Emotional memories of the past can haunt our unconscious and sometimes conscious mind for a life time, if we do not heal our relationship with those memories. If the memories are traumatic such as child abuse, the loss of a parent, or a traumatic event, then the energy attached to these memories can be debilitating. How we work with the emotions that are attached to those memories is vital to overcoming the pain. The experience of distress, overwhelm and loss is captured in Julie’s story, as is her journey towards healing the emotional wound.
Julie accessed counselling because her relationship with her teenage daughter was rapidly deteriorating. She was concerned for her daughter Sarah, but felt she could not even talk to her, no matter about help her from her self-destructive behaviour. Sarah was 14 years old and had adopted a new group of friends who were drinking alcohol and partying. Julie was beside herself. Her anxiety, frustration, hurt and anger were consuming her throughout the day and night. She could not focus at work and her memory was failing her. She would walk into rooms and completely forget what she had intended to do.As we explored Julie’s situation further it became apparent that while Sarah was causing some real concern, Julie’s reaction was more intense than it needed to be. Her anxiety was severe and was stopping her from thinking straight or appropriately responding to the current situation with Sarah. So we looked a little deeper.
The distress that Julie was trying to cope with was familiar to her. I asked her to feel into her emotional distress and remember the earliest time she could remember feeling that way. She soon found a time when she was 14 years old herself, where her grandmother died. She remembered her Grandma, but she was not particularly close to her. Her mum, on the other hand was incredibly close to her own mum. Julie remembered becoming very nervous and frustrated around that time. She remembers that her thoughts and dreams became very dark and she withdrew from friends and social activities. Julie did not remember too much more about that time, but she decided she would talk to her own mum about what happened back then.
The Truth Revealed
The next session, Julie emerged appearing sombre and quiet. After a short while she began to talk. She talked about her discussion with her mother. Her mum had spoken to her for the first time about becoming deeply depressed at that time, and while her mum and dad had hidden it from her conscious mind, Julie unconsciously had picked up something was happening that was very distressing. For a period of time, her mum had suicidal thoughts and had attempted suicide several times. Because Julie did not consciously know what was happening, but she could pick it up unconsciously, she had never processed it or made sense of it. So the emotional memory simply lay hidden until her own daughter hit that age, unconsciously perpetuating a new dynamic between her and her daughter based on anxiety of self destructive behaviour.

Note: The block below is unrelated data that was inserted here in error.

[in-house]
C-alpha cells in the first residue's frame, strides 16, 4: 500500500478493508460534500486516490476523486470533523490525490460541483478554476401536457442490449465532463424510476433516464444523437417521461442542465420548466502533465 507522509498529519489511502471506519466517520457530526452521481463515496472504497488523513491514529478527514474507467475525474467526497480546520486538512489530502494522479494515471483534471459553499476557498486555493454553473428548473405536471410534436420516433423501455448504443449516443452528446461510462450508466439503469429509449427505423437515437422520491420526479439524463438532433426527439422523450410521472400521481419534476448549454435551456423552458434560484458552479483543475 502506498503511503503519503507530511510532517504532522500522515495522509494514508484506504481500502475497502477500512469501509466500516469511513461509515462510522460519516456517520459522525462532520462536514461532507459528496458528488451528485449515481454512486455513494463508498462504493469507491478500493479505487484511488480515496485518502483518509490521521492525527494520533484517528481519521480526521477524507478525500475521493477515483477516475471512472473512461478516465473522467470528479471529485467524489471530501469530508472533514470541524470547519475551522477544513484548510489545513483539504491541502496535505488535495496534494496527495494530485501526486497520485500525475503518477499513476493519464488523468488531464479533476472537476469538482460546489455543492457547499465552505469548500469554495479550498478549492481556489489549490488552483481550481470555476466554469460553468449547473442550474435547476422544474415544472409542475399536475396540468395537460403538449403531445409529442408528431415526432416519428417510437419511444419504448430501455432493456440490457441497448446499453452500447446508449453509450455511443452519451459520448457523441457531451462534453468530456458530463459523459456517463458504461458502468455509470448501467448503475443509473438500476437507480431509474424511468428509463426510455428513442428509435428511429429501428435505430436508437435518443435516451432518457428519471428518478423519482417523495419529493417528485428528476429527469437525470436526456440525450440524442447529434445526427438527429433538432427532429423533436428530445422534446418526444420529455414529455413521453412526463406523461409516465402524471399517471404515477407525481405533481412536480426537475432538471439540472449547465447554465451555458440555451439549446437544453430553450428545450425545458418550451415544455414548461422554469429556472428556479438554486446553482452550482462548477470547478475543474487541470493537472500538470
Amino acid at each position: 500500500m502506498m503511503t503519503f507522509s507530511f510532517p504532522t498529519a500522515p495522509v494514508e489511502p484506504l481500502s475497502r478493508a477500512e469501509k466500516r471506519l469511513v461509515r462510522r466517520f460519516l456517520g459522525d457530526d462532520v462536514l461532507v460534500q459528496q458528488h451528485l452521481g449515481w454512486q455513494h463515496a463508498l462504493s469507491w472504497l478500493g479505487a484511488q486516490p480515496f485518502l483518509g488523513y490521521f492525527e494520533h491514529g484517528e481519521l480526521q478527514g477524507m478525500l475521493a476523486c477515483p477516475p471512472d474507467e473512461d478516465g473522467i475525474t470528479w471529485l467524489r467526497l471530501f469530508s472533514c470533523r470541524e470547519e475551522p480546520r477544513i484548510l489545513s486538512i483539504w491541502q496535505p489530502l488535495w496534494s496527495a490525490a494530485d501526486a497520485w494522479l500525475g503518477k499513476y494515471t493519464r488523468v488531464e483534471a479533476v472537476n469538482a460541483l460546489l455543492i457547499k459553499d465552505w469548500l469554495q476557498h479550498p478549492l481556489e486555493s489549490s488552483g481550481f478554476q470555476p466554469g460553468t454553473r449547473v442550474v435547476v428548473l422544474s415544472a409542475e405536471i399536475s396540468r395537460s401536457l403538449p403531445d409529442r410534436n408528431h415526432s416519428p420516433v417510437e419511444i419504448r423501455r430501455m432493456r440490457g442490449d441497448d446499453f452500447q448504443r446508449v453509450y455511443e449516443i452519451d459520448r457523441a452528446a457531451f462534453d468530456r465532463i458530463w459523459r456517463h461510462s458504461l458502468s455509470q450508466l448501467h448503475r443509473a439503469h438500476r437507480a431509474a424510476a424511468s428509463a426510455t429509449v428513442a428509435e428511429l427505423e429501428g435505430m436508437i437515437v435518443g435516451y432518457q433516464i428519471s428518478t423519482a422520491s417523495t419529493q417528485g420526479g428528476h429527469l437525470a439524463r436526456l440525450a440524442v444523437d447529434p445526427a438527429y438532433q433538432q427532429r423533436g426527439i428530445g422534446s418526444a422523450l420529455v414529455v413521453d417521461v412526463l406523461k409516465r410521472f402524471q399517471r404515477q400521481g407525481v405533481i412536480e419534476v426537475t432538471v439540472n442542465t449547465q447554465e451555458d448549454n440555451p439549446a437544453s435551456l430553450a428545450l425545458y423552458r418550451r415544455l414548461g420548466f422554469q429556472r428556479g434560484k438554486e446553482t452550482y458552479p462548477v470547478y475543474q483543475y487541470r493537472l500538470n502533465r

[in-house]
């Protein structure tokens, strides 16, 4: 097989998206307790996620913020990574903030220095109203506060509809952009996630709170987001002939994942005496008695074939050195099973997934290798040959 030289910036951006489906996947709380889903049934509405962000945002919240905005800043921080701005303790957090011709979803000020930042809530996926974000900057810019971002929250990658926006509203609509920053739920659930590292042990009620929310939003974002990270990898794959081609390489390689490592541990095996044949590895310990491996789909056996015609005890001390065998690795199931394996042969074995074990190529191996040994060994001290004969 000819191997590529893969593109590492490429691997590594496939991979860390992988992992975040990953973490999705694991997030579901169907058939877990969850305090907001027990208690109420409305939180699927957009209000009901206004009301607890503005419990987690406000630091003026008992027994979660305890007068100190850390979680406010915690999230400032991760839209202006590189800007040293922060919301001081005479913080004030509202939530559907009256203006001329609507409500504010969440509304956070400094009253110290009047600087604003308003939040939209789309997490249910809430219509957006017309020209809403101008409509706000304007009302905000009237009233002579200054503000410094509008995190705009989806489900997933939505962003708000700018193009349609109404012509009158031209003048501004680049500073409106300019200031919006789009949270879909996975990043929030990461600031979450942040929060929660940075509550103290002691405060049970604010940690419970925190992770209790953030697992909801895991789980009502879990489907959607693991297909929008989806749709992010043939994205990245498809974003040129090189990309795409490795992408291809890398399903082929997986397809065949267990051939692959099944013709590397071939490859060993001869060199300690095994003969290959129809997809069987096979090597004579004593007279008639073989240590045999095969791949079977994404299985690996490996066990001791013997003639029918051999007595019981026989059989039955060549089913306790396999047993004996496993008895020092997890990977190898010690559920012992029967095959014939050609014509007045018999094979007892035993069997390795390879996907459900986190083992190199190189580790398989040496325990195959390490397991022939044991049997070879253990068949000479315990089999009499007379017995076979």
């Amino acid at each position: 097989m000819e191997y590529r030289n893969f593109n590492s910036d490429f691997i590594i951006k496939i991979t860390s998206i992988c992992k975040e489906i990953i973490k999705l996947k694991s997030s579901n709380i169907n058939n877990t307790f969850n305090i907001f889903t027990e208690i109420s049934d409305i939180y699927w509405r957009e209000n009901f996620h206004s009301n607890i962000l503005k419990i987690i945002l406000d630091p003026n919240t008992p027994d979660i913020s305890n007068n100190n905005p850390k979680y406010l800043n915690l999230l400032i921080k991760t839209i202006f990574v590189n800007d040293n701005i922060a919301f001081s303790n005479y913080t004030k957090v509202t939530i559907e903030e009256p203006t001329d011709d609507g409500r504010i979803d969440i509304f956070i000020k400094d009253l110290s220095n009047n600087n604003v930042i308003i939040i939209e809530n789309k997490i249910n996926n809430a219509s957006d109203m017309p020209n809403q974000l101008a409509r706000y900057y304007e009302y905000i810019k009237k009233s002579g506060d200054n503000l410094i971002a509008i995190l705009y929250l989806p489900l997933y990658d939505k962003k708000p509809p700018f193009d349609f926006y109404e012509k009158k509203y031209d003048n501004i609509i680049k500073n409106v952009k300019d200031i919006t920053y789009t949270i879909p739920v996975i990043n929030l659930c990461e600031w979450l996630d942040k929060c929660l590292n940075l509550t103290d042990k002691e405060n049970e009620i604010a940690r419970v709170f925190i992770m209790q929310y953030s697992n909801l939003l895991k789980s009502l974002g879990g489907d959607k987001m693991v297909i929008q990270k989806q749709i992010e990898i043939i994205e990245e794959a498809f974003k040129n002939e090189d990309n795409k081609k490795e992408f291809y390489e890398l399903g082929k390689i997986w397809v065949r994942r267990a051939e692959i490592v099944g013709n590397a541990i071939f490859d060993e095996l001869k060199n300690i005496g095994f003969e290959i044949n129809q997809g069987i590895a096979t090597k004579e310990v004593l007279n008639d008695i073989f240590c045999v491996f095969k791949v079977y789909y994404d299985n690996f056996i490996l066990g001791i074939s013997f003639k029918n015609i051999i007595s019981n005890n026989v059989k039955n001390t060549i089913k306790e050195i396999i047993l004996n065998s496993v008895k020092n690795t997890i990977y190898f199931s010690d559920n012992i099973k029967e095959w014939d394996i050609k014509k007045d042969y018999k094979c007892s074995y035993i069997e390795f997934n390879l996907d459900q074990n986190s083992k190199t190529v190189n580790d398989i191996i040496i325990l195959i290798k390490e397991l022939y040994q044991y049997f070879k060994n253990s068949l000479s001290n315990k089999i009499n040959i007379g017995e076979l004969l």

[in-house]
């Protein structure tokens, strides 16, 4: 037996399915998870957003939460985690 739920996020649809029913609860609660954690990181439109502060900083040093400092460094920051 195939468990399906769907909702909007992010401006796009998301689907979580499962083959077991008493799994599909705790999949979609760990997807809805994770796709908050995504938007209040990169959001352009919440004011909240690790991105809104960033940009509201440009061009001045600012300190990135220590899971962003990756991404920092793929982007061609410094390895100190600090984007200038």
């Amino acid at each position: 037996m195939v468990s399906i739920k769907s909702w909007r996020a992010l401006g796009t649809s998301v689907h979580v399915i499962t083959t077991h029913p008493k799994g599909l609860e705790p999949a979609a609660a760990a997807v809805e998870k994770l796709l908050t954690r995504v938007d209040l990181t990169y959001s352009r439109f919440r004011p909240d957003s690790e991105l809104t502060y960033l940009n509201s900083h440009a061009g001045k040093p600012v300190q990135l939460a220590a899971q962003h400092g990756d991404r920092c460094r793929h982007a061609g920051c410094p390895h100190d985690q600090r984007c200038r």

As Julie discovered more about that time and what she was feeling, she realised that her emotional reactions were more proportional to the time when she was 14 years old herself. No longer did she feel like she was going mad! Her inner-emotional landscape had a reality that made sense of her emotional reactions. Julie began to become more conscious of what was then and what is now. She learnt how to step back from her projections onto her daughter and respond to the current situation with appropriate healthy boundaries rather than distress, angry outbursts and anxiety. Over time she felt more calm and in control over her life. Her emotions made more sense to her which eventually gave her sense of mastering her reactions to situations with her daughter.
Mastering Our EmotionsLearning to understand our emotional reactions rather than remain controlled by them opens the door to taking our power back from the emotional intensity, and make effective decisions in our life. Without seeing where her emotions really stemmed from, Julie would not have been able to respond to Sarah’s needs as well as she did. Processing the emotions rather than suppressing or avoiding them is essential to learning to work with them. This takes adopting some new practices such as mindfulness and self-awareness, however the results are definitely worth it.
“Surfing the Waves of Emotion” workshop will be held on the 7th July 2012 in Coolum Beach. Don’t miss out on learning how to distinguish between adaptive emotions and emotional memories, work with your emotions, and a whole lot more!!!
Have you ever experienced emotions that were disproportional to a current event only to discover the emotional reaction was really from your past?
[Note. All stories used in this blog are fictional characters based on the wisdom I gain from working with clients. No character in this blog is an actual person or a client]